Travelers looking to explore the Yangtze River in China or the Danube in Europe may have already heard of Viking River Cruises, which offers dozens of boats plying various rivers around the globe. But the company has recently expanded to include larger ocean-going cruise ships, with the first one launching earlier this year.
Viking Star is the first of three identical, 930-passenger ships; the other two, Viking Sea and Viking Sky, will debut within the next two years. I recently sailed aboard Viking Star from Barcelona to Rome to see how well the experience might suit independent travelers. Read on to learn what I loved about the cruise — as well as a few drawbacks.
1. Unique Itineraries
Viking Star sails all over Europe as well as to the Caribbean and the East Coast of the U.S., and it’s hard not to be enticed by some of the less-traveled ports the ship visits. The 14-night Ancient Empires & Holy Lands sailing, for instance, starts in Rome and includes calls in Israel (Haifa and Jerusalem) and Turkey (Ephesus and Istanbul) as well as Naples and Athens. Or head north to follow “In the Wake of the Vikings,” a journey that starts in Bergen, Norway, and passes through Scotland, Iceland, the Faroe Islands and Greenland en route to Montreal. The Caribbean itineraries start in Puerto Rico instead of Florida, minimizing days at sea and allowing passengers to explore islands like Tortola, Guadeloupe and Antigua.
2. (Almost) Everything Is Included
On most mainstream cruise lines you’ll pay extra for things like onboard Wi-Fi, dinner in an alternative restaurant, and beer/wine with meals — all of which are included on Viking Star. There’s always one free shore excursion in each port as well (typically an introductory bus or walking tour). Another nice perk? All cabins have balconies.
Note that a few things do cost extra, including spa treatments, gratuities for the crew, some shore excursions, and premium cocktails, wines and spirits.
3. Tasteful Ambience
If your vision of cruise ships includes cheesy, over-the-top decor and crowded buffets, rest assured; as befits its Scandinavian sensibility, Viking Star feels elegant and understated. My favorite spots included the quiet Explorers’ Lounge, where you can curl up on a couch with a book from the well-stocked bookshelves, and the Nordic spa, where you can cool off in a Snow Grotto between trips to the sauna or hot tub.
4. Longer Days in Port
On my Mediterranean sailing, Viking Star overnighted in two different ports (Rome and Barcelona), and stayed late in most others; passengers didn’t have to be back onboard until 8 to 10 p.m. — unusually late for the cruise industry. That meant we had at least 12 hours to explore each day, giving us the option to take multiple excursions or to eat both lunch and dinner ashore if we wanted to experience the local cuisine.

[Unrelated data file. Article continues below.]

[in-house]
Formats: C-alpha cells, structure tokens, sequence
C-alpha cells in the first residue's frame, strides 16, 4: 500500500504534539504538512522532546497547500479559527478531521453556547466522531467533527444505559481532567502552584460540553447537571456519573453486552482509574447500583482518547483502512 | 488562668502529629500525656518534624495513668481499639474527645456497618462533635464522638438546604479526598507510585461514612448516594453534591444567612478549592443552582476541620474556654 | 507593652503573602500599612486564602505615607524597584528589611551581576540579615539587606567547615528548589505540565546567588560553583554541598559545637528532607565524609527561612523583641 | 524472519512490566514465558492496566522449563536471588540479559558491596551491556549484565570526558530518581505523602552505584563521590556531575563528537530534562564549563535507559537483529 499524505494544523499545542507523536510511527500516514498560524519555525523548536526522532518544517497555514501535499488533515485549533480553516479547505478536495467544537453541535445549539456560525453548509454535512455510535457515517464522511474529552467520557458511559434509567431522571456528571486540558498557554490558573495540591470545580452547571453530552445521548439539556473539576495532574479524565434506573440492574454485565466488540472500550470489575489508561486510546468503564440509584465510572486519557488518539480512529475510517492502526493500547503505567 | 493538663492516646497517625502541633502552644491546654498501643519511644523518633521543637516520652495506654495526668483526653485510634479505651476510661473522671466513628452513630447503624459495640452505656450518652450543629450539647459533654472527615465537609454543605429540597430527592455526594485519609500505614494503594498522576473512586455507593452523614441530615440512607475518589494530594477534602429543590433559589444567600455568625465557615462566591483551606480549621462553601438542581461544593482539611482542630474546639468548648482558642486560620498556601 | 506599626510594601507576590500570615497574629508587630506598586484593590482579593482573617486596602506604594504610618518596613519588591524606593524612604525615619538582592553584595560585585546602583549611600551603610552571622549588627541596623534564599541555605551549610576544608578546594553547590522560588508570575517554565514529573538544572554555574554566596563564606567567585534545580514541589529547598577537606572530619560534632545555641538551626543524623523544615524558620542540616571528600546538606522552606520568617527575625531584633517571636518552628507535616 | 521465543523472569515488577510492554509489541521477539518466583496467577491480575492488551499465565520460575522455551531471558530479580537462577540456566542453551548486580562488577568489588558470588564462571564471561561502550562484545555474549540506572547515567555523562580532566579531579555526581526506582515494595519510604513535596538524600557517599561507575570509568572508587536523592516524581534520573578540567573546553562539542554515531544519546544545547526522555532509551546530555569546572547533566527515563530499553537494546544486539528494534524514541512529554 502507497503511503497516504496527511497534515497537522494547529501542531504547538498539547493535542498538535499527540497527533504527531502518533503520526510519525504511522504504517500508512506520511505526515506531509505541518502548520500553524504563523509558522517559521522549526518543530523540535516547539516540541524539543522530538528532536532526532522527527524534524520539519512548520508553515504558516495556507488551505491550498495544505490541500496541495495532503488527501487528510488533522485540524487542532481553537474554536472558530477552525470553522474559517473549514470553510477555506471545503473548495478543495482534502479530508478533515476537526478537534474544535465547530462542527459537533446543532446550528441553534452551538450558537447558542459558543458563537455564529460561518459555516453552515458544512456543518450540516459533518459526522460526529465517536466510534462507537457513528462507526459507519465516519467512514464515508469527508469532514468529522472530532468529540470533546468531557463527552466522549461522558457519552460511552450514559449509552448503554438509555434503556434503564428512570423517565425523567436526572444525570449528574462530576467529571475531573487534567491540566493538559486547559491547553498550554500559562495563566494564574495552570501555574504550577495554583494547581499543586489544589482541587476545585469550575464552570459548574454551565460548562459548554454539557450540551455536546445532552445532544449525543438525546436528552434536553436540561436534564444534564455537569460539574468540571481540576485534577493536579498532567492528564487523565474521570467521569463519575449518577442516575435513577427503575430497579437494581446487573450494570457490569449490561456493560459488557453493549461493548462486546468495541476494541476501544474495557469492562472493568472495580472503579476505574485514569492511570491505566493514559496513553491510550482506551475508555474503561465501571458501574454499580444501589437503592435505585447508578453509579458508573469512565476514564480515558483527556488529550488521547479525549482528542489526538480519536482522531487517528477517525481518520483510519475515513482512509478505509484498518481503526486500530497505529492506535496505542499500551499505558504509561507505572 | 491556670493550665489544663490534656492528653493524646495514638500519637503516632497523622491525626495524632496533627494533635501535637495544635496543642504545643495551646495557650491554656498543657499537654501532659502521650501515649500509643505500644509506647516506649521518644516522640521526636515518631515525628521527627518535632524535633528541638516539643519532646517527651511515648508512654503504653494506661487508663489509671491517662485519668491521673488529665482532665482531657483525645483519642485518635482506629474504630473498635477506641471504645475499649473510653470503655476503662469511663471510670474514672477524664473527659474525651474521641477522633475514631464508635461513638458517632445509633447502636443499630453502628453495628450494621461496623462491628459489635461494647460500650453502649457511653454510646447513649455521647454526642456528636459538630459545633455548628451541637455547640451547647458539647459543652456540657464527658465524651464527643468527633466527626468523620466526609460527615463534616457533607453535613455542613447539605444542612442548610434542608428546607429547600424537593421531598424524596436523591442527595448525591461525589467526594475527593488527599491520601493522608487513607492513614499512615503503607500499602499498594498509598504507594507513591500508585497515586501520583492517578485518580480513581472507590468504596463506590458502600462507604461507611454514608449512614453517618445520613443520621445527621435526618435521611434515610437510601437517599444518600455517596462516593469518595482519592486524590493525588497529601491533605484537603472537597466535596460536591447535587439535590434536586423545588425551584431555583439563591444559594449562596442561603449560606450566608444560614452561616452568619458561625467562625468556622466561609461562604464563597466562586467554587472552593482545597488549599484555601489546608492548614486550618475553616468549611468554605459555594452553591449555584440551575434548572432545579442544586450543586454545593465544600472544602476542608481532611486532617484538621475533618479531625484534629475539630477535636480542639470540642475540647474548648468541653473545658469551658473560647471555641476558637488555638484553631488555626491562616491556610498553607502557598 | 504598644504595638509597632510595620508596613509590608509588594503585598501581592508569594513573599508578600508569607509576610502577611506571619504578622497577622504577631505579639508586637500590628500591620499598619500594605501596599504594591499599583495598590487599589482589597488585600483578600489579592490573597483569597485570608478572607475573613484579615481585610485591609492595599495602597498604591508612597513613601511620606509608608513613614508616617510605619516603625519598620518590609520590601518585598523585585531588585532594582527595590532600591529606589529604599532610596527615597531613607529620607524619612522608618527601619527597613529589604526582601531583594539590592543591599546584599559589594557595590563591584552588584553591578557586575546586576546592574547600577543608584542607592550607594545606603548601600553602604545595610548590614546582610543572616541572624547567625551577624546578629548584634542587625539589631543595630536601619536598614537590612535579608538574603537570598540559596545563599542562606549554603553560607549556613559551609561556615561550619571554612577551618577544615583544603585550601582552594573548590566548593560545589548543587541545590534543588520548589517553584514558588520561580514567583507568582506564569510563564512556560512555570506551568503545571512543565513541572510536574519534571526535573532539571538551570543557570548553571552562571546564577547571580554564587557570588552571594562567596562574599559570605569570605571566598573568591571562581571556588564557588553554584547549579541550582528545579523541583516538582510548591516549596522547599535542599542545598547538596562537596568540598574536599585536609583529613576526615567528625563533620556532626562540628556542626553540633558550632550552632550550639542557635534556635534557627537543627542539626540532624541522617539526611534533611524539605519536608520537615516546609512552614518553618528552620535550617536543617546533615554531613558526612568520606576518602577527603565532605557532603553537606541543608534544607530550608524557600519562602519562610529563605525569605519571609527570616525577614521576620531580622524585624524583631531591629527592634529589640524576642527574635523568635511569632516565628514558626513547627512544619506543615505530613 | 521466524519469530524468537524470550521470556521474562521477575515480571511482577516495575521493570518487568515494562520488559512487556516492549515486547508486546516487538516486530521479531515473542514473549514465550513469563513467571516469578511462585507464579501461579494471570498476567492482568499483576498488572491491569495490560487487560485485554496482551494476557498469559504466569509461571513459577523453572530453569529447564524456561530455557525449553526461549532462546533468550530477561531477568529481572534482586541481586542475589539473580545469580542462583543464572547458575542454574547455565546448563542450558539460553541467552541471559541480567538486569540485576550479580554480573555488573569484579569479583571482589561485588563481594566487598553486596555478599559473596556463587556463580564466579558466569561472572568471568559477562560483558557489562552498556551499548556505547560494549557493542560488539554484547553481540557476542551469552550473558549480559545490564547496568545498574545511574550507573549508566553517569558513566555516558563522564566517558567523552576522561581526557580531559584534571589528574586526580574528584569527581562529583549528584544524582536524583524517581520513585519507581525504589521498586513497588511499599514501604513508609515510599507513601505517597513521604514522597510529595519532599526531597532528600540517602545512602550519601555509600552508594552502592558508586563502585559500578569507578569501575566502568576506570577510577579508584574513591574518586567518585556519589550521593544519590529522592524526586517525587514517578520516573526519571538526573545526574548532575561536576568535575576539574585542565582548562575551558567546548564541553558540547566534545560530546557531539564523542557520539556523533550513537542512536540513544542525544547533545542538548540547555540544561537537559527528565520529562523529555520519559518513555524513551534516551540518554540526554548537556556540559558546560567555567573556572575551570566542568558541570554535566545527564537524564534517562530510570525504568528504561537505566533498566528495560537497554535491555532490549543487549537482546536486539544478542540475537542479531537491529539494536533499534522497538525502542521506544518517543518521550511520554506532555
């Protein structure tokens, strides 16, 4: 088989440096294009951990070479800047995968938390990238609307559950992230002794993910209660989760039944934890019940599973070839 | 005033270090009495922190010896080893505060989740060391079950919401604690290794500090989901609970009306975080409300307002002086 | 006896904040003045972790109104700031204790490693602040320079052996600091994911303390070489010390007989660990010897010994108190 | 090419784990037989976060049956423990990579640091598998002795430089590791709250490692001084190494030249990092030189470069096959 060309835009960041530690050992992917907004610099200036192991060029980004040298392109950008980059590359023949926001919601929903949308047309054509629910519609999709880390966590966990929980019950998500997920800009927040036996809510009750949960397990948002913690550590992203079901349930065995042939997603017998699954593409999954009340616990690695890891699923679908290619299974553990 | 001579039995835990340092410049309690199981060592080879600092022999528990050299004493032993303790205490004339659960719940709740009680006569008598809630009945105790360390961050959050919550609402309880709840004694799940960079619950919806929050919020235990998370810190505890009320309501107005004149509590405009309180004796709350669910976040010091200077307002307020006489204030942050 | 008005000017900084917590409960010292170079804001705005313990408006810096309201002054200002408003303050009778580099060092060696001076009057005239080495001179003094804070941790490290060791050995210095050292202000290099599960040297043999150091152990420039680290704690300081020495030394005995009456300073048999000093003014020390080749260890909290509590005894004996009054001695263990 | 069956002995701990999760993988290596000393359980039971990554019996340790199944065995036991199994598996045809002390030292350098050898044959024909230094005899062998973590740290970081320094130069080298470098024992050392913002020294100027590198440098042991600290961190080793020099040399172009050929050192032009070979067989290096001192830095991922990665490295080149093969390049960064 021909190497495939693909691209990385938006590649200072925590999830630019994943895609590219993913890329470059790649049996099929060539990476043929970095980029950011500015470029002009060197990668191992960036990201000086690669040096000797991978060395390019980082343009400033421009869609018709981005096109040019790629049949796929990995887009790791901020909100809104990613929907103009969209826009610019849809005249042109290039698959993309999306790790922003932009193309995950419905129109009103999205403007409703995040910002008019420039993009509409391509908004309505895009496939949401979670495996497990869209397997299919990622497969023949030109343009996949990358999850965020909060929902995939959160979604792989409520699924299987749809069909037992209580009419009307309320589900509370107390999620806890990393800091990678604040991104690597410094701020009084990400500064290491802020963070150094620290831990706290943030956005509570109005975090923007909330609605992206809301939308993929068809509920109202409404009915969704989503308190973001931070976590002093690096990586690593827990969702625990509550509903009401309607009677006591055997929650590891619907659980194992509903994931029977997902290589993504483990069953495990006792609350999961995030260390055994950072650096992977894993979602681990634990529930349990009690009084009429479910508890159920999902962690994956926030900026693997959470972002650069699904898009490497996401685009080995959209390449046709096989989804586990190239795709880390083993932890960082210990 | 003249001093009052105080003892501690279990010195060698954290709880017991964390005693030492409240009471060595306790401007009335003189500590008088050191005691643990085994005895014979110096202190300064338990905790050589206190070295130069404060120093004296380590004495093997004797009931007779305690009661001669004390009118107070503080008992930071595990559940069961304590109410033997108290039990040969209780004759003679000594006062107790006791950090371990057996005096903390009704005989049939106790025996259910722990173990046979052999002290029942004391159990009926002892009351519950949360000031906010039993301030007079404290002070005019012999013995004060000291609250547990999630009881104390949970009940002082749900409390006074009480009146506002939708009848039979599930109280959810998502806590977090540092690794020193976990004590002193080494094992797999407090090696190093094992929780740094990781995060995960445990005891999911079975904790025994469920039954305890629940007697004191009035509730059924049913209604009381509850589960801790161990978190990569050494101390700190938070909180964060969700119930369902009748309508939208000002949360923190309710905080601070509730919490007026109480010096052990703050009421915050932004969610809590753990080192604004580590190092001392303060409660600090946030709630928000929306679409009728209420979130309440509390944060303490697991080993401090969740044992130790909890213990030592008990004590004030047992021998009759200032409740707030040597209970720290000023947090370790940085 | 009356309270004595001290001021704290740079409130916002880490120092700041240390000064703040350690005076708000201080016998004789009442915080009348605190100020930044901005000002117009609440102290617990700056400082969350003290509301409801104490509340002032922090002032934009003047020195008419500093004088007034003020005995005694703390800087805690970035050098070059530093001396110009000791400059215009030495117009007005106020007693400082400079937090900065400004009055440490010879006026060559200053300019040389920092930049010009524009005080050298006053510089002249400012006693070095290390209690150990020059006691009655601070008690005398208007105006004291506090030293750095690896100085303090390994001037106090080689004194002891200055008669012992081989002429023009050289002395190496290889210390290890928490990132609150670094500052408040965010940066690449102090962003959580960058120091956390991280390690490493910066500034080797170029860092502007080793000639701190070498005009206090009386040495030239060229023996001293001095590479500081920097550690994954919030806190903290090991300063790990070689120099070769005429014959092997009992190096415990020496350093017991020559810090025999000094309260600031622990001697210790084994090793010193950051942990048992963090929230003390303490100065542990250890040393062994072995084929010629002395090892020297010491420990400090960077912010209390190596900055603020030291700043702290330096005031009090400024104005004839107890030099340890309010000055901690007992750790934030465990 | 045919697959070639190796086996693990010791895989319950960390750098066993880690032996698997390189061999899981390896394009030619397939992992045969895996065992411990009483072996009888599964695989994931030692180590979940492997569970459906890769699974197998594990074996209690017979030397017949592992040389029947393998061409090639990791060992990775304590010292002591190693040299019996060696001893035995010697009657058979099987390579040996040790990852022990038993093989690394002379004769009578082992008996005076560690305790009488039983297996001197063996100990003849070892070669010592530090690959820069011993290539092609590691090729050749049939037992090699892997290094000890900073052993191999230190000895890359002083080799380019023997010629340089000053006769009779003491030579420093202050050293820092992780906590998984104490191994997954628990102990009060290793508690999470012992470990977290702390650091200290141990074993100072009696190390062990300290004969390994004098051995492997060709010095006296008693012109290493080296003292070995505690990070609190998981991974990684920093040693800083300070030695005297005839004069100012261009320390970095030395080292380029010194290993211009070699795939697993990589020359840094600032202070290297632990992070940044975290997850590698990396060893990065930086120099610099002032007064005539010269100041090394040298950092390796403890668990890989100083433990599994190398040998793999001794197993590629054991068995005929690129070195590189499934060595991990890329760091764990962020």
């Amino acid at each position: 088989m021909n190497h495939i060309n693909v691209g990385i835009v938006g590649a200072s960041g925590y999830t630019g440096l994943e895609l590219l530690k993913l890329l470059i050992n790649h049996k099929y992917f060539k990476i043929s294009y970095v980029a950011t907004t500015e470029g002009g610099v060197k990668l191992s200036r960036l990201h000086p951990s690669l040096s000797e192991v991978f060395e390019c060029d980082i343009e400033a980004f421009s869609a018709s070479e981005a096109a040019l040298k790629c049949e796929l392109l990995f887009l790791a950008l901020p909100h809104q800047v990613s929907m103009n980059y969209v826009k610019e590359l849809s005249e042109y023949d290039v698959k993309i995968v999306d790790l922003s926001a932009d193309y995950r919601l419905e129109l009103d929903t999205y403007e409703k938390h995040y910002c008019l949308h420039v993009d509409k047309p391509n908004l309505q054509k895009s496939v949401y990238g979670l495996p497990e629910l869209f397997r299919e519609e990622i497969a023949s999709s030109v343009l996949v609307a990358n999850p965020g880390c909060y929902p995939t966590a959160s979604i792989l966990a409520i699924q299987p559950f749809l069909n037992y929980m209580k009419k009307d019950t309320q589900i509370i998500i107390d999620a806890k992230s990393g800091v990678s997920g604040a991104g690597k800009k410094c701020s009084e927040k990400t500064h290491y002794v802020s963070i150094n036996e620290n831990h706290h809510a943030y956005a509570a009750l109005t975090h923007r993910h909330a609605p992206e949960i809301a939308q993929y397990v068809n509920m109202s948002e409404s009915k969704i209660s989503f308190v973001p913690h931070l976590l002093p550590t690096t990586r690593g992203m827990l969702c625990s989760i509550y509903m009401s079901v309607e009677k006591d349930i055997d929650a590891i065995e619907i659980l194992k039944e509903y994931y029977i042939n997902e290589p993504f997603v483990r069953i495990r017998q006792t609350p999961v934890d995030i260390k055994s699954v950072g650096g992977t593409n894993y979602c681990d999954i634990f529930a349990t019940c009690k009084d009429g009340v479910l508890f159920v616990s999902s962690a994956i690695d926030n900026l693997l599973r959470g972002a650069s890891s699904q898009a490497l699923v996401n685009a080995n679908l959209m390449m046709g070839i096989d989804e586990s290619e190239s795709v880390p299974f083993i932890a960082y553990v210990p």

5. Enrichment and Immersion
Daily lectures (such as “The Restoration of the Sistine Chapel: What Went Wrong and Why?”) and informational port talks help passengers get to know each destination before visiting, and many of the shore excursions go beyond the usual major sightseeing attractions. For example, one offering in Rome takes travelers to the ancient Etruscan city of Tarquinia, which predates the rise of the Roman Empire. During a call in Livorno, Italy, you can take a cooking class in a medieval Tuscan castle or meet working artisans in Florence. Viking also offers a Kitchen Table experience that involves shopping with the ship’s chef at a market in port and then working with him to prepare local specialties (such as Spanish tapas).
Despite all of these benefits, there are a few important caveats to note about sailing with Viking Ocean Cruises. Most importantly, despite the overnights and longer days in port, these itineraries have the same major drawback as any other cruise, particularly in Europe: not enough time. Spending a single day in a city like Florence or Jerusalem will give you no more than a taste — especially in places where the port is a one- or two-hour bus ride from the city you actually intend to see. To avoid frustration, consider your cruise a sampler that will help you figure out which cities are worth a longer visit in the future.
Also, while the included shore excursions are a nice perk, independent travelers who chafe at the thought of shuffling along with 35 other tourists behind a guide holding up a Viking sign should book their own private tour (for a more personalized experience) or simply go it alone.
Cruises start at about $2,000 per person (not including airfare). Learn more at VikingCruises.com.
Editor’s Note: I traveled as a guest of Viking Ocean Cruises, with the understanding that I would cover the trip in a way that honestly reflected my experience — good, bad or indifferent. Along with the cruise itself, Viking also included some complimentary extras to allow me to experience various aspects of its onboard experience.